“The Crow’s Eye” is quite lonely for a Psychological Horror game. It is a dreadful tale that is reminiscent of Steven King. This game runs on the Unity Engine. Gamplay revolves around two types: puzzles and exploration. From what I see, these elements of the game seem to be the most fascinating. Some exploration into the depths of the University involves your best tools. The mechanics are simple. They are accurate (sometimes too accurate).
The main tool “The Crow’s Eye revolves around is the “electromagnet.” The mechanics are easy to understand. Your first puzzle involving the magnet is cleverly disguised as a tutorial. Some aspects feel a little to accurate at times
, which pulled me out of the immersion the game was building. Funny enough, when I found the adrenaline, jumping across gaps becomes a breeze. All platforming became so much simpler leaving me to focus on the way forward and to appreciate the scenes.
I believe “The Crow’s Eye” is strongest when the characters in the story are speaking to you. Some of the loneliness reminded me of my visit to MeowWolf in Santa Fe. The ambience was everywhere, but I wasn’t interested in reading notes for story as I was for picking up the audio logs. There is chatter between past faculty members of the University. Sometimes the notes are by the terrified students as well. You spend a good amount of the early story finding out who you are and why you’re here. There are plenty of moments that I missed where the game would attempt to scare me. The occasional jump scare involves something falling from a high place. Usually I’m looking around for crafting materials and would miss the scare entirely. Horror isn’t as horrible when you aren’t paying attention.
The in-game dialogue is usually barking at you through an ancient mobile phone. The Bioshock influence is very apparent, excluding combat. As per usual, our intrepid protagonist is by nature a mute. There are jump scares littered infrequently where worms try to eat your face off. Thankfully, the few worms I’ve encountered were comparable to a mosquito bite. My health dropped mostly due to falling into water constantly. I played the game with a mouse and keyboard. Gamepad input is available, but I don’t recommend using them without some tweaking. As I progressed through the game, the challenges started to become either longer and/or more difficult. As difficulty geared up, I found myself drowning and falling to my death often.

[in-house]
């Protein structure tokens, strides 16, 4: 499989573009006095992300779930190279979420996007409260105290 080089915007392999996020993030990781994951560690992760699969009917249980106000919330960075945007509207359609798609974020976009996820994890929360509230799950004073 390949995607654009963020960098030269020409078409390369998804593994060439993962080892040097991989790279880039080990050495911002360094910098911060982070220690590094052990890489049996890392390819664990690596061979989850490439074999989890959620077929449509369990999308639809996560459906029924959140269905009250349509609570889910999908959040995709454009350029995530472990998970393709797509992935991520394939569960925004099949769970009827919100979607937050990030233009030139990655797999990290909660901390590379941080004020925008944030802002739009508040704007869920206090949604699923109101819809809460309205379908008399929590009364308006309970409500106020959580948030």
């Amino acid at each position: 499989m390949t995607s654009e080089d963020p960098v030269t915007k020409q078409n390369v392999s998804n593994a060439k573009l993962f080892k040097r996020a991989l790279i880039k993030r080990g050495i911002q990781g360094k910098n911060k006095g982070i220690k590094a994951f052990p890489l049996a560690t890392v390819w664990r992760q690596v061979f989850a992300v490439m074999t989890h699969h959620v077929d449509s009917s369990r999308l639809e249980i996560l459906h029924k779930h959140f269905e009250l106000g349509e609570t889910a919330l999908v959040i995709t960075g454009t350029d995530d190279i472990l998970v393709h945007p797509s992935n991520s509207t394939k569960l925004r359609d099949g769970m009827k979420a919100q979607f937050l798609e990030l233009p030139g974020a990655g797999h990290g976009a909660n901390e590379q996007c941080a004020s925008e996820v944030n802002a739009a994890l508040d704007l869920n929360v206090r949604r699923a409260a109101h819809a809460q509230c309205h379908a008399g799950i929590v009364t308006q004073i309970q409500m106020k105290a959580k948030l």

Some puzzles I found more frustrating due to my own aversion to “ice levels”. To me, an ice level is a puzzle that involves moving an object across a straight line until it hits an obstacle. There are a few puzzles like this throughout the game as well as others that used a Rubik’s cube approach.
There are several times where I stopped to look at the flowers only to realize they were textures that followed me. Not so horrifying. The textures in the game are mostly high resolution, which is impressive in some of the more post-processing heavy. It didn’t damage the horror elements at all. The only areas that seem out of place are the floating square puzzles. These particular puzzles appear pleasing and are vibrant color. The outdoor elements are all set at night and the mood sometimes fluctuates between intense and innocuous. I enjoyed the innocuous parts, but some of the searching for the materials to craft a lock pick in the rain was putting me to sleep.
Perhaps that’s the most notable moment. I was so comfortable in a psychological horror game I almost fell asleep at the wheel. This isn’t a bad thing at all. In fact, the atmosphere sometimes was relaxing. I feel these moments helped me understand what I was gearing up for in the story. There is a build up to your father in the story. I didn’t reach any farther before finishing the review. I however can only assume more puzzles awaited me. This game is damn impressive for an independent 3-dimensional game built on Unity. The engine and player interaction is well crafted, but sometimes lacks subtle nuance.
All in all, 7.0